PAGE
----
Caldwell, Patrice. A Phoenix First Must Burn: Sixteen stories of black girl magic, resistance, and hope. Viking Children’s Book, 2020. 354p. ISBN: 9781984835659. $18.99. MS, HS, OT *****
This book is exactly what the subtitle says it is: a collection of stories of hope and black girl magic. It is a wonderfully diverse collection of stories that center protagonists who are black girls, women, or non-binary people. Other than that, the stories have almost nothing in common. There are all sorts of genres represented here: fantasy, sci-fi, historical, mythology, and romance. The characters in these stories represent much of the gender and LGBTQ+ spectrum. There are some big name authors (Ibi Zoboi, Justina Ireland, Elizabeth Acevedo), but also some authors I had not heard of before, all writing uplifting own voices stories.
Diversity in ability is represented in a narrator who has an audible lisp. At first listen, I wondered whether that lisp would be distracting. But no, it took my ears about half a story to adjust to their voice and then I settled in just fine. Though it did make me wonder: how hard is it for this talented narrator to get work? And why? I am going to go look for anything else they have read because I really appreciated what it meant for me as a reader to so easily become accustomed to a diverse speaking voice representing diverse authorial voices. It was an apt metaphor for me about taking a little time to adjust to something new and let it open new worlds. Which is exactly what these stories did: opened new worlds!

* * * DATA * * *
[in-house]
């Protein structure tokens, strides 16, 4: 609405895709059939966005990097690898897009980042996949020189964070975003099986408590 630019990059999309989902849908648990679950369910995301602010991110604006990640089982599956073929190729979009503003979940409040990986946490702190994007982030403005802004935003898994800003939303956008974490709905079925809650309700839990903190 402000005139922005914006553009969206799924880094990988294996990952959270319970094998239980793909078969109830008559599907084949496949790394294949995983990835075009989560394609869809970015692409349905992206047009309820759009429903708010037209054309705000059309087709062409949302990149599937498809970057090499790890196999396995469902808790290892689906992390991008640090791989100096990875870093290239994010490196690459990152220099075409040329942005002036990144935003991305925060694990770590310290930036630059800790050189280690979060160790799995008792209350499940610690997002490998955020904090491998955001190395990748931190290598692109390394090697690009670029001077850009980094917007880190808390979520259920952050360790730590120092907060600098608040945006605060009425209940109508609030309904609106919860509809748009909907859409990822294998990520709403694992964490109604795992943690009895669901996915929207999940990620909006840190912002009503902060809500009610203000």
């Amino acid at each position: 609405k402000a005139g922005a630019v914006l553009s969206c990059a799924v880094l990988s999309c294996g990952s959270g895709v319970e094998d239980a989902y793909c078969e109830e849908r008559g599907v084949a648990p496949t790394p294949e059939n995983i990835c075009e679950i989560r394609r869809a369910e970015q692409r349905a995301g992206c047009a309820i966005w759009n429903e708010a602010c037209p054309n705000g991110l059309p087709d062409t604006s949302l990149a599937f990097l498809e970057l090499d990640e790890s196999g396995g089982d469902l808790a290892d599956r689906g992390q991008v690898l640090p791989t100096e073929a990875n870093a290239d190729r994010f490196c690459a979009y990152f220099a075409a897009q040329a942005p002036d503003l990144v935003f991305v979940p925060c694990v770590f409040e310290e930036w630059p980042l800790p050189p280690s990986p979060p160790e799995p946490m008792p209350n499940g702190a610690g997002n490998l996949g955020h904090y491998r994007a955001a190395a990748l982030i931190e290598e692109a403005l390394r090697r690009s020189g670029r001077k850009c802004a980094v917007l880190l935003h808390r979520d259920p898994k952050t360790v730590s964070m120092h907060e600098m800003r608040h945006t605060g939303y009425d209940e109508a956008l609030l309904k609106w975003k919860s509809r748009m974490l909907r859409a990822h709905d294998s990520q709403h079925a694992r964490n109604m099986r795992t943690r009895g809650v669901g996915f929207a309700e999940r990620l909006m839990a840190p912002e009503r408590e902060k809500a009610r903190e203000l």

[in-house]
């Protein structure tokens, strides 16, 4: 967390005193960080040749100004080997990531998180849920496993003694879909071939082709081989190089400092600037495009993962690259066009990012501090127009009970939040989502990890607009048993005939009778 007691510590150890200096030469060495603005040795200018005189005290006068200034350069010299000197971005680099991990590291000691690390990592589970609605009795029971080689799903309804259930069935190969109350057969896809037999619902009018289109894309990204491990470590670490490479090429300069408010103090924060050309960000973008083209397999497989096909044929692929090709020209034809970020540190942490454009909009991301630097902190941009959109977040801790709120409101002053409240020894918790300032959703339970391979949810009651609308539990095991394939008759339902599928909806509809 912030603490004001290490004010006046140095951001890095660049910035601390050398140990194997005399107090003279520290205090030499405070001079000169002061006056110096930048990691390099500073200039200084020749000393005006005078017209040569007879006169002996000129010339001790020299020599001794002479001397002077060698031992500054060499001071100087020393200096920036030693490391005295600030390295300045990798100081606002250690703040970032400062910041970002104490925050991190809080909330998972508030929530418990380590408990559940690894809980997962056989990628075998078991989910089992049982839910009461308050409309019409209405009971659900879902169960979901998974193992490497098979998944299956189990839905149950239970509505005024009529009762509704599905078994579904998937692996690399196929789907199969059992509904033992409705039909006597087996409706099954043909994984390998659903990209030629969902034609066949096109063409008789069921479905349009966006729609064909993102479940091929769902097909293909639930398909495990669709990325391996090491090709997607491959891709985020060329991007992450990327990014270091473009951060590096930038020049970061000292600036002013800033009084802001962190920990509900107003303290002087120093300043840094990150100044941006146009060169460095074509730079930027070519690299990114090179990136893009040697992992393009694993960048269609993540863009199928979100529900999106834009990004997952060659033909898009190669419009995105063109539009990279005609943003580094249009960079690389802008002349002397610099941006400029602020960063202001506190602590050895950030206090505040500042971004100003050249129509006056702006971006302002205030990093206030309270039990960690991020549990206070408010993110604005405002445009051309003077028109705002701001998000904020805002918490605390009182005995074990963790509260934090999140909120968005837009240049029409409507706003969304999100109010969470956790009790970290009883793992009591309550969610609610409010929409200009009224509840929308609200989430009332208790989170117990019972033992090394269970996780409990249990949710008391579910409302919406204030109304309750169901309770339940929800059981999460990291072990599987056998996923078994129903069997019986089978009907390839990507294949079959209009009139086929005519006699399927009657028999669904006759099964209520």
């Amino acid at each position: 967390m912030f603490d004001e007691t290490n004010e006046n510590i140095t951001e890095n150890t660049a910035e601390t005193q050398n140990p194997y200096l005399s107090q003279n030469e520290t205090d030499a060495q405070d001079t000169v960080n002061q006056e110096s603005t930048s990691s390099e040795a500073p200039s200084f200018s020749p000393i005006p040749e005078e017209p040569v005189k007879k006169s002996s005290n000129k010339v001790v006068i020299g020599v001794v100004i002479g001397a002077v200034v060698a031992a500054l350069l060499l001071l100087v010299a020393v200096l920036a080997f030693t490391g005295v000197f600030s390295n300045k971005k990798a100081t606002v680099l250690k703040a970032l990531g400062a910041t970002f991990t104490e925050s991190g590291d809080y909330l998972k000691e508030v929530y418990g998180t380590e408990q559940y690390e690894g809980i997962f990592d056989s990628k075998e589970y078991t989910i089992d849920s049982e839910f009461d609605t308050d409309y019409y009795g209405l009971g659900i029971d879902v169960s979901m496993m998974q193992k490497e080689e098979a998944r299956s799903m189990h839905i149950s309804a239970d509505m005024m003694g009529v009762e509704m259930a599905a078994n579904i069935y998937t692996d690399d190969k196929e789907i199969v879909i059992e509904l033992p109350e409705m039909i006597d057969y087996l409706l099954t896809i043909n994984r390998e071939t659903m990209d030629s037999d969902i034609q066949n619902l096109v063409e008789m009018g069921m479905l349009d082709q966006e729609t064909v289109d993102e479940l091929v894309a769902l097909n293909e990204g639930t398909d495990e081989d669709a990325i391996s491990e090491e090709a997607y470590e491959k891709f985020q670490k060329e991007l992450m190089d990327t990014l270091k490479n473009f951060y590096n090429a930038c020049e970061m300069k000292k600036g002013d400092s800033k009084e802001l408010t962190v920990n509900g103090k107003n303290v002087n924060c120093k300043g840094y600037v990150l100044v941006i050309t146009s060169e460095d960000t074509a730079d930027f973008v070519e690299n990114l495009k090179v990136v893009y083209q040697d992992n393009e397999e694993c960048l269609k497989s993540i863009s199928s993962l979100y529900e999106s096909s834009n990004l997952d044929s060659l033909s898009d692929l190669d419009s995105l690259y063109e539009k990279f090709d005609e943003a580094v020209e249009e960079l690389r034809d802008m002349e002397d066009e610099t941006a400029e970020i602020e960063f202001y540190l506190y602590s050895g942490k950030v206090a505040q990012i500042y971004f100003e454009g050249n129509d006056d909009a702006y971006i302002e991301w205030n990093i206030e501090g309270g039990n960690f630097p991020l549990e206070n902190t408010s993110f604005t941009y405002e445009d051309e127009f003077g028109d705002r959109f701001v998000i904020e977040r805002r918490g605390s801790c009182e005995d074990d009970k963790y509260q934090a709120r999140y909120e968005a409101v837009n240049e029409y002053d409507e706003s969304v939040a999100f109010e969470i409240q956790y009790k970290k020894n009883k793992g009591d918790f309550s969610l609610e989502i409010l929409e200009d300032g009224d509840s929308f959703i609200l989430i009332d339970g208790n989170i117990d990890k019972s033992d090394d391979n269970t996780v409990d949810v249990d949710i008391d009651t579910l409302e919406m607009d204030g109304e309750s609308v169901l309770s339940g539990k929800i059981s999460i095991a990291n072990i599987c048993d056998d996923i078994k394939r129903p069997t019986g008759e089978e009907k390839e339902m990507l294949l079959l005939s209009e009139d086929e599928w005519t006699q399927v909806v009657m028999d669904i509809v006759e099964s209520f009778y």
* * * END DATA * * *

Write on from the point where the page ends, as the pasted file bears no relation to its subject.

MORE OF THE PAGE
As for the stories themselves, these would be suitable for middle school readers and up, without swearing or sex or particular violence. These are stories of black experience which means that sometimes the context they are set in is hard. But in other stories the context is black joy and in all cases the stories take a hopeful perspective and are not bleak or harsh. With mermaids and scientists, triumphing protagonists and smoldering romances there’s something for just about everyone in here. Highly recommended for inventive, engaging stories taken individually and for the way the stories come together in one big celebration of black girl magic.
-Andrea Mullarkey, Berkeley Public Library – Tarea Hall Pittman South Branch
Tags: Coming of age, Diverse, People of color, own voices, short stories